The Magic of Mabon

Looking for information about the magic of the Mabon season? Mabon is a time rich in magic, all connected to the changing seasons of the earth. Why not take advantage of nature's bounty, and work a little magic of your own? Learn about apple magic, kitchen witchery, and the blessings of hearth and home!

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Grapevines are often associated with abundance and fertility. Image by Patti Wigington 2009

Much like the apple, the grape is one of those fruits that has a significant amount of magic associated with it. First and foremost, the grape harvest -- and the wine that it produces -- has been associated with fertility deities like Egypt's Hathor, the lusty Roman Bacchus and his Greek counterpart, Dionysus. By the time of Mabon, grape arbors are flourishing. Vines, leaves and fruit are all usable items -- the leaves are often used in Mediterranean cooking, the vines for craft projects, and the grapes themselves are extremely versatile. Let's look at the Magic of Grapes.

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Apples are magical, especially around the time of the autumn harvest. Image by Patti Wigington, 2010

Apples have always been popular tools for foretelling the future. There are a number of traditional methods in folklore for using apples in divination. Apples are also associated with certain deities of the fall harvest season. Learn more about the Magical Energy of Apples.

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The oak tree has long been venerated by people of many cultures as a symbol of strength and power. Image by Images Etc Ltd/Moment Mobile/Getty Images

The acorn is a symbol of strength and power. In the fall, these tiny yet hardy little nuggets drop from the oak trees to land on the ground. Most will be eaten by passing wildlife, but a few will survive to form a new tree in the spring. In many cultures the oak is sacred, and is often connected to legends of deities who interact with mortals. Let's talk about the Magic of Acorns and Oaks.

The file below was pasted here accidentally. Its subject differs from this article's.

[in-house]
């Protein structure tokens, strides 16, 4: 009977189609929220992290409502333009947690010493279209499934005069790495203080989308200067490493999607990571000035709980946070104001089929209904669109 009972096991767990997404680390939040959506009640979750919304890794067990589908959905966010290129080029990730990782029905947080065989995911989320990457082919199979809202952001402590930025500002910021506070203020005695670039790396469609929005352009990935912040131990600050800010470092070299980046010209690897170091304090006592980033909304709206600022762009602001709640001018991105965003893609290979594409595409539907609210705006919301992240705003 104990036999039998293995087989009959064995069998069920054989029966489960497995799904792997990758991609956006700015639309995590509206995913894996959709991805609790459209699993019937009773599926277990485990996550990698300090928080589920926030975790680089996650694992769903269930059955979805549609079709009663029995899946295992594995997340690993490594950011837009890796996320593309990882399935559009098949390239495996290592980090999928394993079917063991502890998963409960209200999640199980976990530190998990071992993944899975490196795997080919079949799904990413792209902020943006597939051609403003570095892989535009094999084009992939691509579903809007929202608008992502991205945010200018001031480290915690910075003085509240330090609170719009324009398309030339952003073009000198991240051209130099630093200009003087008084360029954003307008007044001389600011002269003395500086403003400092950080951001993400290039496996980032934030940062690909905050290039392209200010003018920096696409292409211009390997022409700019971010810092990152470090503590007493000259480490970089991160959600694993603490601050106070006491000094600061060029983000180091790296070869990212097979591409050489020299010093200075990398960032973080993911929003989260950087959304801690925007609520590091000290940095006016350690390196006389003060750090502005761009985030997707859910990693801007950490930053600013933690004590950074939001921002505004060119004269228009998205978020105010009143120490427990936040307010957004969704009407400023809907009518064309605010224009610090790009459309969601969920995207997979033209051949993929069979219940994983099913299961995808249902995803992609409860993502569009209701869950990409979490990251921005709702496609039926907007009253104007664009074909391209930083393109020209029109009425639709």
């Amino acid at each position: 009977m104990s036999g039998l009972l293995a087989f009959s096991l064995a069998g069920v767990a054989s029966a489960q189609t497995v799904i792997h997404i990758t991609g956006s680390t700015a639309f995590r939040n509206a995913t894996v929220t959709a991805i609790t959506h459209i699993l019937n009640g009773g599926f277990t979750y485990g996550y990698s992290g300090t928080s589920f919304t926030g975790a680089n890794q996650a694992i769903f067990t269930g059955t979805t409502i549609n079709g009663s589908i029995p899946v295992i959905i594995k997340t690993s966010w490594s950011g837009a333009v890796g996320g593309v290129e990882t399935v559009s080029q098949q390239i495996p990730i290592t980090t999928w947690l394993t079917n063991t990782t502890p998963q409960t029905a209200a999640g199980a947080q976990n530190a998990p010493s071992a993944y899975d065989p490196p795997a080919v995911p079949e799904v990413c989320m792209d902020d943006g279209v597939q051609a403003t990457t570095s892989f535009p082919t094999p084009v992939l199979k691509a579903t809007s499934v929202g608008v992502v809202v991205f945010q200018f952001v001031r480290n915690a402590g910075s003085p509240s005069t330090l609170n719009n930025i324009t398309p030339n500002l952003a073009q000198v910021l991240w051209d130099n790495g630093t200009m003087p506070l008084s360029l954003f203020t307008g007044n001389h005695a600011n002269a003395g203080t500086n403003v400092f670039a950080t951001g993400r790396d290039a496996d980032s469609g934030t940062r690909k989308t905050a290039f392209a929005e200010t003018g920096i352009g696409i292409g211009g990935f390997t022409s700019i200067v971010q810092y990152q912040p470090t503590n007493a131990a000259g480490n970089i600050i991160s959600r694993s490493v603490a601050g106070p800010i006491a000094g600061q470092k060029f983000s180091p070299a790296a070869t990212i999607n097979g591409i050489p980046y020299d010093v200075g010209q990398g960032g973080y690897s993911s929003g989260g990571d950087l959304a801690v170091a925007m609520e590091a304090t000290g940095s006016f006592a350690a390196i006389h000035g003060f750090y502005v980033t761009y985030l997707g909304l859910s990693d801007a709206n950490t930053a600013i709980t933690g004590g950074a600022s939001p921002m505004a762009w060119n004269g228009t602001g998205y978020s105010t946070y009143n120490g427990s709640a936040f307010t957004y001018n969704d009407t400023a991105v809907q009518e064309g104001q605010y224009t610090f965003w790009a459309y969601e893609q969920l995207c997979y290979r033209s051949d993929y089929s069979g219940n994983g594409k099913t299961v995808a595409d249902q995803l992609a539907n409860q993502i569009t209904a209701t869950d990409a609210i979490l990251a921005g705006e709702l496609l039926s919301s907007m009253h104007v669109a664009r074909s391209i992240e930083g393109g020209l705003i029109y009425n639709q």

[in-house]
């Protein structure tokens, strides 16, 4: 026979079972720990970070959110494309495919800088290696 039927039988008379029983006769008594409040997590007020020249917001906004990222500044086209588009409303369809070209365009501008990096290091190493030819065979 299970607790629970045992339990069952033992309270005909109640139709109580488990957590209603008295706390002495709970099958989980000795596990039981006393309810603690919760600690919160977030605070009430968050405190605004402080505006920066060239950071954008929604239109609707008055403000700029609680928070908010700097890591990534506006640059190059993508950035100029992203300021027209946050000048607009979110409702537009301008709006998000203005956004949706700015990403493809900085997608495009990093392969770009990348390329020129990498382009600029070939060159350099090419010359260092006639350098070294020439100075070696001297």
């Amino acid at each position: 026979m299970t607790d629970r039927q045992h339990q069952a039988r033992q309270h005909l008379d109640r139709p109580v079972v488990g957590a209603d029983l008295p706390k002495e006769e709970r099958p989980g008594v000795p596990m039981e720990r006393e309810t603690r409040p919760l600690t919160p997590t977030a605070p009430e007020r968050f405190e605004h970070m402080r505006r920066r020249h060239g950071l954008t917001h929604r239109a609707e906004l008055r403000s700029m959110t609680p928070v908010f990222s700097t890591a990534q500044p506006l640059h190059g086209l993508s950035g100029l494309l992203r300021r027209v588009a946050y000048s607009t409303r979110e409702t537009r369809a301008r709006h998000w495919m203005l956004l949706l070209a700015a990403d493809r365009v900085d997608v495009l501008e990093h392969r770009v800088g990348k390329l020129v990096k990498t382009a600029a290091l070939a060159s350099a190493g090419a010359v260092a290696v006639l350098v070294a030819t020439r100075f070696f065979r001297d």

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There are plenty of myths and legends about the magic of corn. Image by Garry Gay/Photographer's Choice/Getty Imagse

Of all the grains eaten in the world, corn - or maize - probably is surrounded by more legends and folklore than any other. Corn has been planted, tended, harvested and consumed for millennia, and so it’s no wonder that there are myths about the magical properties of this grain. Let’s take a look at some of the customs and traditions surrounding corn, which is ready to be harvested around Lammas and Mabon. Read more about Corn Magic and Folklore.

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Pokeweed is poisonous, but the berries can be used to make ink. Images by Panoramic Images/Getty Images

Pokeweed is a purplish-red berry found in many parts of North America. In the Midwest and most northern states, it blooms in early fall, typically around mid-September -- just in time for Mabon. With a little bit of work, you can make your own pokeweed ink to use in magical workings, particularly those used in banishing spells. Here's how to Make Pokeberry Ink.

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Use black salt to protect your property or belongings. Image © Patti Wigington 2012; Licensed to About.com

In many magical traditions, Lammas and Mabon are good times to work on protection magic, particularly that of the home and property. Let's take a look at some Protection Magic Folklore.

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If possible, have extra drums on hand for people who didn't bring their own. Image by Diane Labombarbe/E+/Getty Images

Mabon is a popular time for gatherings and get-togethers. If you've ever attended a public Pagan event, chances are good that somewhere, someone is drumming. You may not be able to see them, but you'll feel that pulsing rhythm off in the distance. In addition to being entertaining (and a great stress reliever), a drum circle serves another purpose - that of raising energy. Here's how to Host a Drum Circle.